Mage’s Blood was published by Jo Fletcher Books last September; Tor. com called it “An outstanding start to a series which promises to recall epic fantasy’s finest.”

Scarlet Tides will be published in the US by Jo Fletcher Books on October 24, 2013. It is 657 pages, priced at $26.99 in hardcover.


New Treasures: The Shadow Throne by Django Wexler

Saturday, July 12th, 2014 | Posted by John ONeill

The Shadow Throne-smallGood morning, campers! And welcome to another marvelous Saturday morning. It’s raining here at the Black Gate rooftop headquarters in downtown Chicago, but that’s okay. The city could certainly use the rain — even if it did mean we had to scramble to put umbrellas over all the desks.

We don’t know the meaning of the word ‘weekend’ here at Black Gate. Our tireless quest to bring you the latest news, reviews, gossip, and innuendo means that the office has been packed all morning (and most of the previous night). Ottawa correspondent Derek Kunsken has assembled a stack of Katherine Kurtz paperbacks (and, curiously, an old issue of Dragon magazine) and is putting the finishing touches on his Saturday afternoon column. Matthew David Surridge is here — but then, that guy is always here. And Connor Gormley is over in the corner, making notes on a bunch of video games. I’m sure we’ll see the fruits of their labor in the next few days.

As for me, I’m just here to pick up some of the mail before driving back home to St. Charles. I have a Dungeons and Dragons game with my kids scheduled after lunch — the same campaign I wrote about last summer. They’re deep in the heart of Gary Gygax’s G1: Steading of the Hill Giant Chief and it looks like the final battle against the mighty giant Chief Nosnra could finally occur today. Don’t wanna be late for that.

But there’s a handful of eye-catching new releases in the mail and I’m tempted to take a few home. The most interesting to me is Django Wexler’s The Shadow Throne, the sequel to The Thousand Names.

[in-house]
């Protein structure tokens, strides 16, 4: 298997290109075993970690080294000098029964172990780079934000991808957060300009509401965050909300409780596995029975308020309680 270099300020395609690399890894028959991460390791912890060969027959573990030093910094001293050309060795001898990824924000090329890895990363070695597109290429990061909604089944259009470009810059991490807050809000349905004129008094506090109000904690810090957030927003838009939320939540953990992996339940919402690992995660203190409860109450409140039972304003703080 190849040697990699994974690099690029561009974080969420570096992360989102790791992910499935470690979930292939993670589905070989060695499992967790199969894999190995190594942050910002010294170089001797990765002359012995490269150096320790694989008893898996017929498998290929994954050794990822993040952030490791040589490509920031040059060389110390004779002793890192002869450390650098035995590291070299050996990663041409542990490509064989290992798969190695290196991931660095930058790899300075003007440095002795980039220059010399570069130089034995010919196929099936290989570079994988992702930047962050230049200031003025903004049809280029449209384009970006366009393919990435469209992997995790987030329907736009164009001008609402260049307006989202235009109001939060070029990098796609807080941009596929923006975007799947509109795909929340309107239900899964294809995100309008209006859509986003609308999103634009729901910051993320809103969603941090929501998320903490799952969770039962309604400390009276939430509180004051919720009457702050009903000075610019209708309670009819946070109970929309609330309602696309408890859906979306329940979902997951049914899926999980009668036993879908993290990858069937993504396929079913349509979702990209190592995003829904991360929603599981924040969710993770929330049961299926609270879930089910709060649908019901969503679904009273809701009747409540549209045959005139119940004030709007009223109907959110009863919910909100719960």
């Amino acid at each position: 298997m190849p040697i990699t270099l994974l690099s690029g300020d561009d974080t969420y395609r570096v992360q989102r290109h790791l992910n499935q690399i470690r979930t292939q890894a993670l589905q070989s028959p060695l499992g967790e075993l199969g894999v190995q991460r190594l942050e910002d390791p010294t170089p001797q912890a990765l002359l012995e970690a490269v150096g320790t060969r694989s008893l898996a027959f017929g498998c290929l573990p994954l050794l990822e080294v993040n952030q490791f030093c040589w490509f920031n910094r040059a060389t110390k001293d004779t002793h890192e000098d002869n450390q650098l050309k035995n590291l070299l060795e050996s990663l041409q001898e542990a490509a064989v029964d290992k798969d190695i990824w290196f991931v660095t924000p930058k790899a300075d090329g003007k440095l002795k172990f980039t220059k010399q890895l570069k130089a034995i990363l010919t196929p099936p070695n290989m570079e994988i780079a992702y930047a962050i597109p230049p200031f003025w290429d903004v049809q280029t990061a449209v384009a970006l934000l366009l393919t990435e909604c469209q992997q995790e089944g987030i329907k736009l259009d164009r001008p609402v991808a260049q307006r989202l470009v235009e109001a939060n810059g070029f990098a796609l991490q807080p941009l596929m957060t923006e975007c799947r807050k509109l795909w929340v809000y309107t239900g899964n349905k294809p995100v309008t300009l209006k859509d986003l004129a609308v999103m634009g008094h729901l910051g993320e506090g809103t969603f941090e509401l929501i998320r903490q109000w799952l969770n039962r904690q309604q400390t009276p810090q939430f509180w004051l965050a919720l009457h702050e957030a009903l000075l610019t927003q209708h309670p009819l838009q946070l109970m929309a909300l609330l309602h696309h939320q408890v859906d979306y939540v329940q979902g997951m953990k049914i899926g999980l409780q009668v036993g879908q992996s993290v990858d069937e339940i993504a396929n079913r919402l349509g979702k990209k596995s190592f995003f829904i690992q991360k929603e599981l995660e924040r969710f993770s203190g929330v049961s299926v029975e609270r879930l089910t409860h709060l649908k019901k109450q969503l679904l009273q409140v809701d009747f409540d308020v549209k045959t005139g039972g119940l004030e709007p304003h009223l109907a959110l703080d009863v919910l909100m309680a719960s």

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Vintage Treasures: Martians, Go Home by Fredric Brown

Friday, July 11th, 2014 | Posted by John ONeill

Martians-Go-Home-smallThe last time I talked about Fredric Brown, I called The Best of Fredric Brown one of the best short story collections I’ve read in years. Brown is best remembered today for his short stories — including  “Arena,” “Puppet Show,” and “The Geezenstacks” — but his novels are also fondly remembered.

Martians, Go Home is probably his most famous. A shorter version originally appeared in the September 1954 issue of Astounding; it was expanded a year later for publication in hardcover by E. P. Dutton. Set in the distant future of 1964, it begins as SF writer Luke Deveraux opens the door of his desert cabin in a drunken stupor to find a little green Martian, a one-creature invasion who proceeds to make Deveraux’s life hell. Richard A. Lupoff called it “one of the most charming bits of SF-whimsy ever written.” Here’s the description from the back of the 1976 Ballantine paperback.

THEY WERE GREEN, THEY WERE LITTLE, THEY WERE BALD AS BILLIARD BALLS AND THEY WERE EVERYWHERE!

Luke Devereaux was a science fiction writer, holed up in a desert shack waiting for inspiration. He was the first to see a Martian… but he wasn’t the last!

It was estimated that one billion of them had arrived — one to every three human beings on Earth — obnoxious green creatures who could be seen and heard, but not harmed, and who probed private sex lives as shamelessly as they probed government secrets.

No one knew why they had come. No one knew how to make them go away — except perhaps, Luke Devereaux. Unfortunately he was going slightly bananas, so it wouldn’t be easy. But for a science fiction writer nothing was impossible…

The cover painting by Frank Kelly Freas became one of his signature works, used as the cover of Astounding, two paperback editions, a calendar, and Freas’s art book (see the various versions here.)

Martians, Go Home was published by Ballantine Books in September 1976. It is 163 pages, originally priced at $1.50. It is currently out of print, but available in digital format from Hachette and audio book from Skyboat Media.


Welcome To The Commonwealth: John Myers Myers’ Silverlock

Friday, July 11th, 2014 | Posted by Violette Malan

Silverlock Ace paperbackLast week, I was talking about L. Sprague de Camp and Fletcher Pratt’s Compleat Enchanter and it occurred to me that one of the great pleasures of that work is encountering familiar myths, persons, and fictional events in a new guise and from a new perspective. It’s also a bit intimidating, from the point of view of a writer, to realize just how thoroughly de Camp and Pratt had to know their source materials.